Laura Grace Simpkins explores the miniature world of foraminifera - tiny marine creatures which feature in the fossil record as early as 50 million years ago - inspired by Charles Elcock's microscope slide kit in the Whipple Museum of the History of Science.

As a professional "microscopist", Charles Elcock built his career on his ability to produce microscope slides. His microscopy kit and slides reveal his incredible skill. But Elcock and craftspeople like him don't often feature in the stories we tell about scientific discoveries.

Laura writes,
"Why does my deep dive from Elcock’s slides to pink beaches make me so excited? Why is pink sand just cool? To me, it’s proof that nature is bright and fun. That nature is colourful, diverse, queer. That there isn’t a distinction between "art" and "science" in nature. That "nature" itself is a construct. Those are all human-centric ideas, borne out of the European Enlightenment. There is little to be gained from continuing those distinctions. Elcock’s scientifically-useful and aesthetically- pleasing slides invite me into imagining new ways of performing science. I’d like to see a pink-sandy kind of science, one that is creative and queered. A science that has to respond to nature expressively, that has a dialogue with it, that works on a give-and-take relationship. A science that moves beyond mere order, control, and labelling, towards appreciation, connection, and imagination."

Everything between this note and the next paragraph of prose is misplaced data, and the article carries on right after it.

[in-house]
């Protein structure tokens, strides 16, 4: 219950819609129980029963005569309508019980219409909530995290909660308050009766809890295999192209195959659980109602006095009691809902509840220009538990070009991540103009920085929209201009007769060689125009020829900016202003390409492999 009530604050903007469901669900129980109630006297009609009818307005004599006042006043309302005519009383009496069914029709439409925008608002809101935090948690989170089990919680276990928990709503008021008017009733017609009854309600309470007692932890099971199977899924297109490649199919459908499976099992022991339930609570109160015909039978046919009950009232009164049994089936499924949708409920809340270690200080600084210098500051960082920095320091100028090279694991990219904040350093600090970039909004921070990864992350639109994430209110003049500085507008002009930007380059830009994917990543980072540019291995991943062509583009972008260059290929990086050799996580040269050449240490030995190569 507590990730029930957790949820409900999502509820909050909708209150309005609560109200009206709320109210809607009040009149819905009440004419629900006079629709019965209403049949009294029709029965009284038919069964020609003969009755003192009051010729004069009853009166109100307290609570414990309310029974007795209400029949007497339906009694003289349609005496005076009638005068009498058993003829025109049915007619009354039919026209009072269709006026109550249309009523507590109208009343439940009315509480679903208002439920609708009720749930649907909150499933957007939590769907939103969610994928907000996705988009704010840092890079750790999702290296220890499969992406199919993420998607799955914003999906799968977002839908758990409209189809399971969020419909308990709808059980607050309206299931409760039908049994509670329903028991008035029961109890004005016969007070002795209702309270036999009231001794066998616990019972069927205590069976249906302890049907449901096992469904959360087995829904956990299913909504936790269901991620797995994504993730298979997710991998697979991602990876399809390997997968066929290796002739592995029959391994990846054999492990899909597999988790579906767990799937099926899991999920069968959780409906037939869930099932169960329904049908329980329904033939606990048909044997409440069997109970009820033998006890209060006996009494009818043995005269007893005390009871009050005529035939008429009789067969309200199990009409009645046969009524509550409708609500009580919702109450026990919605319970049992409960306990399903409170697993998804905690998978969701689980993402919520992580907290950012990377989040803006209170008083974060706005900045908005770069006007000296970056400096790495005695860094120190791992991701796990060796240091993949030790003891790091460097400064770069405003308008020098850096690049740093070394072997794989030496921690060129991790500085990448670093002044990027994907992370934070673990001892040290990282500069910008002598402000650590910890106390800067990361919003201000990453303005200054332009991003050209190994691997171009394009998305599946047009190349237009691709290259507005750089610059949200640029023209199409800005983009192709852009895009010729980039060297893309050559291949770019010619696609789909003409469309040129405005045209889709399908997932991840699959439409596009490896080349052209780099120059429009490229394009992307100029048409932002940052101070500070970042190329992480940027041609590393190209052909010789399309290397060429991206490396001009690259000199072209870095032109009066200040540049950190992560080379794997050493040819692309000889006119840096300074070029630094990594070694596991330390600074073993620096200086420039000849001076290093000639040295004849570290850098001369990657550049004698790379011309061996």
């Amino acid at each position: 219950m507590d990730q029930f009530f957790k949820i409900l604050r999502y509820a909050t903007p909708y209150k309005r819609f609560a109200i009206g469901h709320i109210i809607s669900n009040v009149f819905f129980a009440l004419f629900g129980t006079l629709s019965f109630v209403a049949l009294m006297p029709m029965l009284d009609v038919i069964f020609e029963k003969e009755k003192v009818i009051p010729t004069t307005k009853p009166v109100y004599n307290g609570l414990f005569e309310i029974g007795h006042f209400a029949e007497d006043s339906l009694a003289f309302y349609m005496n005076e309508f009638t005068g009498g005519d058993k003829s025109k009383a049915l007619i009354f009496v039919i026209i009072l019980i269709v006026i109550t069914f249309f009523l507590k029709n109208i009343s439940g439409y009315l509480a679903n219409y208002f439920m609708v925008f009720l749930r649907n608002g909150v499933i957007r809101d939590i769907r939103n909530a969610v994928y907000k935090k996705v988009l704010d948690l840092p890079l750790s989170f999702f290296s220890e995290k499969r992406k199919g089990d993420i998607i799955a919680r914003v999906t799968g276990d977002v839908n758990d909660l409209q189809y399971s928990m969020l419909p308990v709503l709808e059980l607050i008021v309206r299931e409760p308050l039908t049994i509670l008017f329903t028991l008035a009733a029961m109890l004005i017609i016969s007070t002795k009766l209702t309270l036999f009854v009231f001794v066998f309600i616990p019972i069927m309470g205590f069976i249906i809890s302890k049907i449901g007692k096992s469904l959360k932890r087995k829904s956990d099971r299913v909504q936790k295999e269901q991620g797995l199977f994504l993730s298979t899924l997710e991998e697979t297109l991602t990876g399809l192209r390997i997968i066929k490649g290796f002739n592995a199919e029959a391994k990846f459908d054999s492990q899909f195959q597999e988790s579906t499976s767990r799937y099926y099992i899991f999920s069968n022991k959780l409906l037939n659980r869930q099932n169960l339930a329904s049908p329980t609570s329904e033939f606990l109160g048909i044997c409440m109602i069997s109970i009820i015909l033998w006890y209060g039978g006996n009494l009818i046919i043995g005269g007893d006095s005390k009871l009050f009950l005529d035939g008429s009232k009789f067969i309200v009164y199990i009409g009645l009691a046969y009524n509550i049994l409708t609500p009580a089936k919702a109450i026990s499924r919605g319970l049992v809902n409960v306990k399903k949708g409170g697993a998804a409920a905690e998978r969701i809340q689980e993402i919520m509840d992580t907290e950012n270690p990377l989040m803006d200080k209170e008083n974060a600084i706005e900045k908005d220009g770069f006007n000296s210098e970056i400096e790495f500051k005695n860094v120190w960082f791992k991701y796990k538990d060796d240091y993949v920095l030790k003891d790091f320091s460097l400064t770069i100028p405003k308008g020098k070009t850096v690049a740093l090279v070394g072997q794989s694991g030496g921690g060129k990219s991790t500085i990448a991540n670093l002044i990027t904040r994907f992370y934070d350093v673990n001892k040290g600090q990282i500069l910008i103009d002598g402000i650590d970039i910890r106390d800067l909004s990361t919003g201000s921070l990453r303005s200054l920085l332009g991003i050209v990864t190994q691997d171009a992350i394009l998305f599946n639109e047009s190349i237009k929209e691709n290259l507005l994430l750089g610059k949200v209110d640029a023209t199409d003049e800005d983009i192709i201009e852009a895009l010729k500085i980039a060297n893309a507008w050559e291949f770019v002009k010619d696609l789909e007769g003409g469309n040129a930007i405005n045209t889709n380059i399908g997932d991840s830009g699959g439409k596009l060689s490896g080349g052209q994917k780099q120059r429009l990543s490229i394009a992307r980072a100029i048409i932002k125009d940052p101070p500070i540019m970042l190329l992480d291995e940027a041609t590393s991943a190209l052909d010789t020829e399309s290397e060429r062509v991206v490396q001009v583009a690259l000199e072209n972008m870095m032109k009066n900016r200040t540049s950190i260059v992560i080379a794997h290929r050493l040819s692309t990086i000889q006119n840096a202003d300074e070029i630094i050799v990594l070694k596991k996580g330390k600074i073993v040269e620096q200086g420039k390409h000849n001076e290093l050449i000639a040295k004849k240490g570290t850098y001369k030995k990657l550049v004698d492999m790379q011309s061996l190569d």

This track is part of the Museum Remix: Unheard project.